The Outdoorsmans Guide To Forever Free

The Outdoorsmans Guide To Forever Free

Upper Crust 1911s

Some of my most-avid shooting buddies, hounds of 1911 pistols, tend to cringe when I mention certain brand names of 1911s. Then the argument starts as the campfire story usually goes. The debate turns hot and heavy about the relative value of a very expensive handgun and whether the cost justifies purchase. It’s a good argument to have with people who know their guns.

A number of factors go into computing a manufacturer’s suggested retail price or MSRP. When it comes to handguns like the 1911, much of what drives the costs up are the features the guns include.

Custom 1911 features often includes basic machining work, National Match (NM) components, a NM bushing, tight fit and finish tolerances, more-expensive metals like stainless steels, hand fitting and filing, full ambidextrous controls, light/laser rails built into the frame, checkering of the front and back straps, opened ejection ports, unique slide grip serrations, special magazines with slam bump bottoms of various materials, exotic grip panels of wood or synthetic materials like G10.

Usually such top-dollar guns have top-of-the-line adjustable or combat sights, often with night sight features. Today many top-end guns will have fiber optic front sights for extra illumination in dim light conditions. Some may have larger trigger housings. Custom fine-tuned triggers and actions are common. Today, 6-inch barrels and slides are becoming more popular, offering a longer sight plane.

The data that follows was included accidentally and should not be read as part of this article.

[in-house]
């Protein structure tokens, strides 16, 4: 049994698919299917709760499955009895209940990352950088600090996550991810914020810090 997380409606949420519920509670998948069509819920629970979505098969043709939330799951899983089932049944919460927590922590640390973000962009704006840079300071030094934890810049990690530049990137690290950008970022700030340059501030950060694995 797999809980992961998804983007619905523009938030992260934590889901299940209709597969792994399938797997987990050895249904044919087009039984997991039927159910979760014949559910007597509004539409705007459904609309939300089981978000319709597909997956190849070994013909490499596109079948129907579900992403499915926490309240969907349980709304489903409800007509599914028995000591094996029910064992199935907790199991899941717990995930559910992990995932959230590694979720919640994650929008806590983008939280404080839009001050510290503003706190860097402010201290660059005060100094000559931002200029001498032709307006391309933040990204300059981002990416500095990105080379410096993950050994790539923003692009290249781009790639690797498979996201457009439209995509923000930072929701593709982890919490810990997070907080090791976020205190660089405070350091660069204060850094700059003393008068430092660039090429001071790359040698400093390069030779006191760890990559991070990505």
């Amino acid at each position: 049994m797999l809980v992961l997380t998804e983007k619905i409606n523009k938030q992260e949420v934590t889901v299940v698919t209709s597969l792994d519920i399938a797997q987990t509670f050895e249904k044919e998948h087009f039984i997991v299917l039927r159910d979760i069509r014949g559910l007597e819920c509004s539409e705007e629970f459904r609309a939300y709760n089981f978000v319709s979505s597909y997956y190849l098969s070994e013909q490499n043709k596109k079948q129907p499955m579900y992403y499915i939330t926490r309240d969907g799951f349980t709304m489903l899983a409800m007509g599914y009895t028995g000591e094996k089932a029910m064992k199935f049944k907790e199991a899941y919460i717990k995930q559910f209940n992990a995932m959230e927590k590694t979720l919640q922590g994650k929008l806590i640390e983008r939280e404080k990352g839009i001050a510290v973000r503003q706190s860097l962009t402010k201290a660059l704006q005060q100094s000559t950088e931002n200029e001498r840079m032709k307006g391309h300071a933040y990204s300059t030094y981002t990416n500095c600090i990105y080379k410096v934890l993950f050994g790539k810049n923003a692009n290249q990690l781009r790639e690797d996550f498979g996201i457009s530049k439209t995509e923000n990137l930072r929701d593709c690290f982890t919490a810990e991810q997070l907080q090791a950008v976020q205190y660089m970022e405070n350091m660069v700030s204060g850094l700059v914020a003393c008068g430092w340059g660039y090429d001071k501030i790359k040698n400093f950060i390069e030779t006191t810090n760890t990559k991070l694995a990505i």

A fair number of custom shop 1911s will have numerous selections for exterior finishes in a variety of colors. These finishes also include combat-hardened finishes to withstand hard use afield and at the range. It seems like more and more features are being offered all the time.

Even so, the everyday guy will question the terminal cost of some of these fancy 1911s. Consider the cost of some of these pistols including the Nighthawk Custom Agent 2 at $4495 or a Les Baer Premier II retailing for $2940. Bill Wilson’s 1911s out of Arkansas are equal or higher in price to these. Are they worth it?

In my day an expensive 1911 benchmark was a Kimber. The majority of them run around $1000 with other models going for twice that. That is a lot of money for the average guy to shell out. Even so, 1911s by Colt, Ruger, Springfield Armory, Para-Ordnance, Smith, SIG and others can be found under the magic $1000. There are good used ones, too.

As they say, beauty is in the eyes of the beholder. If a $4500 1911 suits you, fine. I bet though that many of the $1000 or less 1911s shoot just about as well.

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